On this cut, the band is back, as the musicians seem not to have disappointed Jeff this time around. The interesting suggestion has been made that Jeff sped up some of Andy’s recordings, which put them into an uncomfortable key for live performances. I doodled with “Be My Baby,” and if you lower the pitch by a semitone, Andy’s voice sounds like the Andy of “Rock Me Gently.” Further evidence is that “Be My Baby” reached us in the key of G sharp, whereas G is a much easier key for recording. If you drop the pitch of “Baby, I Love You,” Andy sounds sluggish. Thus, I can believe Jeff sped up “Be My Baby,” but not “Baby, I Love You.” At least he sped it up exactly one half-step; it would be terrible if the song were out of tune to everyone’s guitar or piano. (I am including the slowed version below.)

I don’t know if this song would have even more resonance if it had arrived during the early caithiseach days, but it certainly filled a void in my soul at a time I needed one filled. The two Andy Kim songs I featured this week also serve as bookends to a huge helping of musical comfort food that helped me weather January, 1970; that song will get its due on Wednesday, at which point I’ll be a year older. See you then!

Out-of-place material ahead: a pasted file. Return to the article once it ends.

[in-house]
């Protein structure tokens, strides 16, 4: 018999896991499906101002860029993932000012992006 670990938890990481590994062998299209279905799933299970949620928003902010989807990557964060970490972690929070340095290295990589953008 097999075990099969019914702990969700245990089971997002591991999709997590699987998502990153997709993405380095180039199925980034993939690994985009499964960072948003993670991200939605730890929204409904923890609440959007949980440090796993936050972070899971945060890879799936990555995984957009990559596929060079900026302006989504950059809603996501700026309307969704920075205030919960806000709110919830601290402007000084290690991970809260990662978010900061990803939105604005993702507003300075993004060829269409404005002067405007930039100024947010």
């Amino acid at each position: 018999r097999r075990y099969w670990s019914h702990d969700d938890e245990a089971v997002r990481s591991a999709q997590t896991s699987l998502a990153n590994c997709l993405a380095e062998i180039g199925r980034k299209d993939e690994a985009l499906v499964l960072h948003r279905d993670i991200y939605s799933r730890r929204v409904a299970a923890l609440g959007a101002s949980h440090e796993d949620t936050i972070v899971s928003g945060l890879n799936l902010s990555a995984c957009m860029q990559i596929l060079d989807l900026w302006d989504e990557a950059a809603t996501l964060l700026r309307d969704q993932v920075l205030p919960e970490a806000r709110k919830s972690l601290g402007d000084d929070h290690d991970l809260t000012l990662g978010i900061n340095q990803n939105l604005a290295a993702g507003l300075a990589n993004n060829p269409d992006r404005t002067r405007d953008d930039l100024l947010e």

Andy Kim, Be My Baby original pitch

Andy Kim, Be My Baby lower pitch

Tuesday, May 13, 2008

"Baby" Week, Part 1

I conceived this blog as a place to bring attention to the oddest and least-selling 45s you might ever hear. Last week, the Bob Keefe songs fit that mission perfectly. I have decided at times to feature very successful singles and artists, though, when the song or the singer played a large part in the musical milieu of my 45-spinning years.

I’m going back to some pretty big hits this week and next. I have a personal connection to each song, but I have also managed to get authoritative back stories for all four tunes, so I’ll share some of that. Parts of the stories deserve to be developed in a larger forum, and I’ll let you know when said forum comes into being.